JavaStations are Sun's contribution to the network computer initiative. Touted as an alternative to the PC, the NC is envisioned as a stripped-down computing device that mainly functions as a conduit to a larger network. Network computers are expected to cost less than PCs, require less administration, and, with smart cards, allow users to log on to a network virtually anywhere in the world, though some critics contend that these advantages are currently more valid in theory than in fact.
The new JavaStations come primarily as a result of software improvements, said Steve Tirado, director of product marketing for Java Systems at Sun. The company will release a new Java OS based around the Java Development Kit 1.1, as well as new server-end software that will improve performance. The high end JavaStation will come in a slim tower design and start at $742. Unlike previous Javastations, the slim tower machine will contain flash memory--a low-capacity, high-speed storage technology--and support 100-base-T networking, he said.
In addition, Sun will sell a new version of the current JavaStation prototype, nicknamed the "brick" because of its form factor, with the new Java OS. Tirado would not comment on the price of this machine, but sources said it would cost around $599. Both machines will use a MicroSparc II processor running at 100 MHz and contain up to 64MB of memory.
Both will also be commercially available to all who want them. Currently, because of the state of the software, customers have to state a business case scenario to buy JavaStations.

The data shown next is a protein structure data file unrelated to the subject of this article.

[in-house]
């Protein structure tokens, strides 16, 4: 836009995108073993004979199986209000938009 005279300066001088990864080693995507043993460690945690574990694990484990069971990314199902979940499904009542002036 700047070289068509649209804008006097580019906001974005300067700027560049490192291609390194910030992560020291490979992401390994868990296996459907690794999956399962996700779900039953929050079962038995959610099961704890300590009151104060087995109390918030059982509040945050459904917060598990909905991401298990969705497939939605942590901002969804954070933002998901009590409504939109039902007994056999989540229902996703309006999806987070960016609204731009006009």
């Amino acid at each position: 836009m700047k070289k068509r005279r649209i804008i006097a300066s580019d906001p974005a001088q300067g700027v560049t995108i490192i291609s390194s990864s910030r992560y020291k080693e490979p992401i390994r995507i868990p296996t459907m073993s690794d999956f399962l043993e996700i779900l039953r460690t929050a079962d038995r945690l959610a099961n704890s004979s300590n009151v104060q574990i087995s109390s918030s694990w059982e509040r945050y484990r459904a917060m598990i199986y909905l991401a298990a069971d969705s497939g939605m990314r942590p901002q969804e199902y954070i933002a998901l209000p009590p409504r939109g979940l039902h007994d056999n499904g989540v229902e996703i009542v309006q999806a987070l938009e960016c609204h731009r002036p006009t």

Sun is finding that test customers are not adopting the machines for general purpose use. Instead, most have adopted them for dedicated application use, Tirado said.
To this end, Tirado said that Sun will sell JavaStations designed for "alternative main application" use. That is, Sun will sell the machines loaded only with the Java OS, and not browsers or Java application suites.
"It may wind up being a fairly significant market," he said. Many of Sun's key test customers, including Scottish Telecom and British Telecom, are using JavaStations for dedicated applications, he said.
In the future, Sun will start to charge for the software, admitted Tirado. "Today, it's a developer release and it's all free," he said, a situation that changes when the commercially acceptable versions come out. Unless customers want the "alternative main application version" they will have to buy the Java OS, Sun's HotJava Browser, and the JavaViews application suite. Fees will be determined by the number of servers on a network.
Customers additionally will have to pay for a new version of the Java Software Environment, which rides on the server.
The revamped JavaStations will reboot faster as well as load applications quicker, sources said. The slowness of JavaStations has been a recurring complaint. One integrator who handled a JavaStation this past June said the machine "took about ten minutes" to load an email program. The new machines will support the Java Development Kit 1.1.
Despite the improvements and an increasing number of customer design wins, many remain skeptical about he viability of NCs as a standard business platform.
"The problem is infrastructure," said Rob Enderle, senior industry analyst at Giga Information Group. "There are fairly high switching costs. You need to upgrade your servers, upgrade your network. You have to get all new desktop hardware, and then there's all the training...It's not dissimilar to what these folks [Fortune 500 companies] had to do when they went from mainframes to desktop PCs."
Originally, JavaStations were supposed to be ready this past summer, following internal use of the machines at Sun.